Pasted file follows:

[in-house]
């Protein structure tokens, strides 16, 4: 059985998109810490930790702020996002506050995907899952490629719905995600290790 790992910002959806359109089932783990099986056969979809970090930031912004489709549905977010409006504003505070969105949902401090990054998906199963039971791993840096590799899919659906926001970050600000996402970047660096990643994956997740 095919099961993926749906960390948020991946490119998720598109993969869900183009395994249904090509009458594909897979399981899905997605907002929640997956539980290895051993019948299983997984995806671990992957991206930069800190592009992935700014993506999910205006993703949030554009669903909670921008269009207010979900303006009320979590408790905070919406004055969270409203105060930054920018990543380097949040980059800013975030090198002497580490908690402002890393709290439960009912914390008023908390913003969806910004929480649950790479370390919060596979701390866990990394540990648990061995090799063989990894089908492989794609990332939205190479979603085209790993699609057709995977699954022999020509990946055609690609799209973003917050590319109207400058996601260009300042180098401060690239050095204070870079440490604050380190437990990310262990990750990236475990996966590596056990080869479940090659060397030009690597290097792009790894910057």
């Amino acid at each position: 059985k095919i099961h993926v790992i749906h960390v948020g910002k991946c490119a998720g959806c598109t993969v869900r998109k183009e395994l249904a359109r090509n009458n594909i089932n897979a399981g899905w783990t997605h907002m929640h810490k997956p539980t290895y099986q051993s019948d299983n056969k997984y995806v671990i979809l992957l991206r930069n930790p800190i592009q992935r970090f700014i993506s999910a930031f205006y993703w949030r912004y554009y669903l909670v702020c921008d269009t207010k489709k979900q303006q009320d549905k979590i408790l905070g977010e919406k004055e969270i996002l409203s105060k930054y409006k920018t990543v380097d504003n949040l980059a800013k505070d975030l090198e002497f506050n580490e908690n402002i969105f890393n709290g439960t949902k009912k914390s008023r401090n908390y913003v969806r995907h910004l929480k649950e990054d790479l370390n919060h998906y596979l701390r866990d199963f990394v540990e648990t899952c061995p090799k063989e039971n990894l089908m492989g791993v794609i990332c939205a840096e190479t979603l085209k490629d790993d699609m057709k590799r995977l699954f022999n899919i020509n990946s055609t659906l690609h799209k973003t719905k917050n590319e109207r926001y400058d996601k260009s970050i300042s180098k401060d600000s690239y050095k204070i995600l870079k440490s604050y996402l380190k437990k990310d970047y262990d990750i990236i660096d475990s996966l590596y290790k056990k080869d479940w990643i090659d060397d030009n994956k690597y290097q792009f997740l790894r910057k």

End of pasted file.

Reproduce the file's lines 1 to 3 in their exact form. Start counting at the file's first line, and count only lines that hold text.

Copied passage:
[in-house]
């Protein structure tokens, strides 16, 4: 059985998109810490930790702020996002506050995907899952490629719905995600290790 790992910002959806359109089932783990099986056969979809970090930031912004489709549905977010409006504003505070969105949902401090990054998906199963039971791993840096590799899919659906926001970050600000996402970047660096990643994956997740 095919099961993926749906960390948020991946490119998720598109993969869900183009395994249904090509009458594909897979399981899905997605907002929640997956539980290895051993019948299983997984995806671990992957991206930069800190592009992935700014993506999910205006993703949030554009669903909670921008269009207010979900303006009320979590408790905070919406004055969270409203105060930054920018990543380097949040980059800013975030090198002497580490908690402002890393709290439960009912914390008023908390913003969806910004929480649950790479370390919060596979701390866990990394540990648990061995090799063989990894089908492989794609990332939205190479979603085209790993699609057709995977699954022999020509990946055609690609799209973003917050590319109207400058996601260009300042180098401060690239050095204070870079440490604050380190437990990310262990990750990236475990996966590596056990080869479940090659060397030009690597290097792009790894910057």
């Amino acid at each position: 059985k095919i099961h993926v790992i749906h960390v948020g910002k991946c490119a998720g959806c598109t993969v869900r998109k183009e395994l249904a359109r090509n009458n594909i089932n897979a399981g899905w783990t997605h907002m929640h810490k997956p539980t290895y099986q051993s019948d299983n056969k997984y995806v671990i979809l992957l991206r930069n930790p800190i592009q992935r970090f700014i993506s999910a930031f205006y993703w949030r912004y554009y669903l909670v702020c921008d269009t207010k489709k979900q303006q009320d549905k979590i408790l905070g977010e919406k004055e969270i996002l409203s105060k930054y409006k920018t990543v380097d504003n949040l980059a800013k505070d975030l090198e002497f506050n580490e908690n402002i969105f890393n709290g439960t949902k009912k914390s008023r401090n908390y913003v969806r995907h910004l929480k649950e990054d790479l370390n919060h998906y596979l701390r866990d199963f990394v540990e648990t899952c061995p090799k063989e039971n990894l089908m492989g791993v794609i990332c939205a840096e190479t979603l085209k490629d790993d699609m057709k590799r995977l699954f022999n899919i020509n990946s055609t659906l690609h799209k973003t719905k917050n590319e109207r926001y400058d996601k260009s970050i300042s180098k401060d600000s690239y050095k204070i995600l870079k440490s604050y996402l380190k437990k990310d970047y262990d990750i990236i660096d475990s996966l590596y290790k056990k080869d479940w990643i090659d060397d030009n994956k690597y290097q792009f997740l790894r910057k």